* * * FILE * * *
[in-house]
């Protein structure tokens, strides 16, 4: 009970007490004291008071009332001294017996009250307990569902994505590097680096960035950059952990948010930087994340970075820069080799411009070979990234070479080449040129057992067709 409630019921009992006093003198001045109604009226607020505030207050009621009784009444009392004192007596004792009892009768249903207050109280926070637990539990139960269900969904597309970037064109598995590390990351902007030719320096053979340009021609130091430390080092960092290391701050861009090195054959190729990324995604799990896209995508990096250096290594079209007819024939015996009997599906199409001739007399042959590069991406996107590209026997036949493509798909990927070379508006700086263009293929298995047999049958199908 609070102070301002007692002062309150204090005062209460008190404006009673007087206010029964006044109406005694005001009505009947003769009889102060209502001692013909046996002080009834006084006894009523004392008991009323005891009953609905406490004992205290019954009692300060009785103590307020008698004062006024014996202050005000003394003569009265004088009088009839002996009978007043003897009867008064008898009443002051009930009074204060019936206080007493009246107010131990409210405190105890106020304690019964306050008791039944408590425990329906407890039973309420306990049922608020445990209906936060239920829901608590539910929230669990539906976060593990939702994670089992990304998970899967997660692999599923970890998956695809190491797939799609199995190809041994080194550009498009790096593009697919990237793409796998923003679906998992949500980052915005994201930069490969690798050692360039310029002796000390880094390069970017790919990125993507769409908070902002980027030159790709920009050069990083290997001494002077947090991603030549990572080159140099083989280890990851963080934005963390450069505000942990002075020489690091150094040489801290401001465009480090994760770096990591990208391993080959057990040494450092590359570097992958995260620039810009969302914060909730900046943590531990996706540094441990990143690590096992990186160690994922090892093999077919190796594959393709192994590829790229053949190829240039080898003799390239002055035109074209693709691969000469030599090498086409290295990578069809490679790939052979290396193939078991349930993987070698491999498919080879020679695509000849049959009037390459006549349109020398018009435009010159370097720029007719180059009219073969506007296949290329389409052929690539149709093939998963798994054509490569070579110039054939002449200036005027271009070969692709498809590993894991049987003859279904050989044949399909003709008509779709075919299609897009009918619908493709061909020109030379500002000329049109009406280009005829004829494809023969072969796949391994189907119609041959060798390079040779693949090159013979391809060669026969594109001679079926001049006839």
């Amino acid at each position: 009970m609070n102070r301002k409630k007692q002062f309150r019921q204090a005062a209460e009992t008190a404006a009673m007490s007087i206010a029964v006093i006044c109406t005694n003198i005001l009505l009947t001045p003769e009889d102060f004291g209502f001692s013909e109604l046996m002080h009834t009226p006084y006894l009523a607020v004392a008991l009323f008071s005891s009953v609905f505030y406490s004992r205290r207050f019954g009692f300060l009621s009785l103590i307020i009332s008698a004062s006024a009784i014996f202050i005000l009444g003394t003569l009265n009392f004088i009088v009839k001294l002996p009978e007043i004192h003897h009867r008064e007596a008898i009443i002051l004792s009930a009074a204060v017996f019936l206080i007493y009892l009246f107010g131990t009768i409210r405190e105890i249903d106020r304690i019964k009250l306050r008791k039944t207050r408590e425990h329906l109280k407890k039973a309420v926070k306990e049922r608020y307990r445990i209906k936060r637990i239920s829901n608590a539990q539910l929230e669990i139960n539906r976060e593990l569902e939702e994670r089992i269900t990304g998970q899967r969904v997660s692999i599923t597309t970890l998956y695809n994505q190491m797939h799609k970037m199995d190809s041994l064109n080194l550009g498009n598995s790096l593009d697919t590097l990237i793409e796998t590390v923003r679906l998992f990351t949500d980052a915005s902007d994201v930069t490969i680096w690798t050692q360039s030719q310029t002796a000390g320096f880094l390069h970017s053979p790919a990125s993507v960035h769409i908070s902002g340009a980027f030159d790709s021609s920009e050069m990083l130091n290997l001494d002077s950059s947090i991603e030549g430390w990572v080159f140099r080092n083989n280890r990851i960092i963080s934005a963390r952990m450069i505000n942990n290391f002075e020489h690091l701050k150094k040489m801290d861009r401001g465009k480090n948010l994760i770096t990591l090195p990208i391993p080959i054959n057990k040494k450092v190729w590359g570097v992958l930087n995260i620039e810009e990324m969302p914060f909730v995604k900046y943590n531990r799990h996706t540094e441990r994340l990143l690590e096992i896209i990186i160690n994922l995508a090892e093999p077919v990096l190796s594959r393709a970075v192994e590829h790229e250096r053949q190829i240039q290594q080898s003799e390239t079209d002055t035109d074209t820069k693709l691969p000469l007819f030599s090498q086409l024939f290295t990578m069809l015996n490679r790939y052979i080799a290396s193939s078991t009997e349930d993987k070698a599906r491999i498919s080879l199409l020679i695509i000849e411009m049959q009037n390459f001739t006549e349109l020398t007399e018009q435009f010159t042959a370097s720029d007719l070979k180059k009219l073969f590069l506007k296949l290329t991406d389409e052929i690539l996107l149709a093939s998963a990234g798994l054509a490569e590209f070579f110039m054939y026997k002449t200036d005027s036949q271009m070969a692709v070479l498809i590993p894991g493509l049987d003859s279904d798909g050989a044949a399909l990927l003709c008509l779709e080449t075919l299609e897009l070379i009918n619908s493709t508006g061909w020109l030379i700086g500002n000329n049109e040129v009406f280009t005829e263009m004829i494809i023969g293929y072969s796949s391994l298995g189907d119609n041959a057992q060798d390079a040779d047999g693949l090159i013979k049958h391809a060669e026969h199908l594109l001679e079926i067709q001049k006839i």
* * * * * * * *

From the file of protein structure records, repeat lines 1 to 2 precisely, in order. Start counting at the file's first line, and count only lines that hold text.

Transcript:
[in-house]
């Protein structure tokens, strides 16, 4: 009970007490004291008071009332001294017996009250307990569902994505590097680096960035950059952990948010930087994340970075820069080799411009070979990234070479080449040129057992067709 409630019921009992006093003198001045109604009226607020505030207050009621009784009444009392004192007596004792009892009768249903207050109280926070637990539990139960269900969904597309970037064109598995590390990351902007030719320096053979340009021609130091430390080092960092290391701050861009090195054959190729990324995604799990896209995508990096250096290594079209007819024939015996009997599906199409001739007399042959590069991406996107590209026997036949493509798909990927070379508006700086263009293929298995047999049958199908 609070102070301002007692002062309150204090005062209460008190404006009673007087206010029964006044109406005694005001009505009947003769009889102060209502001692013909046996002080009834006084006894009523004392008991009323005891009953609905406490004992205290019954009692300060009785103590307020008698004062006024014996202050005000003394003569009265004088009088009839002996009978007043003897009867008064008898009443002051009930009074204060019936206080007493009246107010131990409210405190105890106020304690019964306050008791039944408590425990329906407890039973309420306990049922608020445990209906936060239920829901608590539910929230669990539906976060593990939702994670089992990304998970899967997660692999599923970890998956695809190491797939799609199995190809041994080194550009498009790096593009697919990237793409796998923003679906998992949500980052915005994201930069490969690798050692360039310029002796000390880094390069970017790919990125993507769409908070902002980027030159790709920009050069990083290997001494002077947090991603030549990572080159140099083989280890990851963080934005963390450069505000942990002075020489690091150094040489801290401001465009480090994760770096990591990208391993080959057990040494450092590359570097992958995260620039810009969302914060909730900046943590531990996706540094441990990143690590096992990186160690994922090892093999077919190796594959393709192994590829790229053949190829240039080898003799390239002055035109074209693709691969000469030599090498086409290295990578069809490679790939052979290396193939078991349930993987070698491999498919080879020679695509000849049959009037390459006549349109020398018009435009010159370097720029007719180059009219073969506007296949290329389409052929690539149709093939998963798994054509490569070579110039054939002449200036005027271009070969692709498809590993894991049987003859279904050989044949399909003709008509779709075919299609897009009918619908493709061909020109030379500002000329049109009406280009005829004829494809023969072969796949391994189907119609041959060798390079040779693949090159013979391809060669026969594109001679079926001049006839």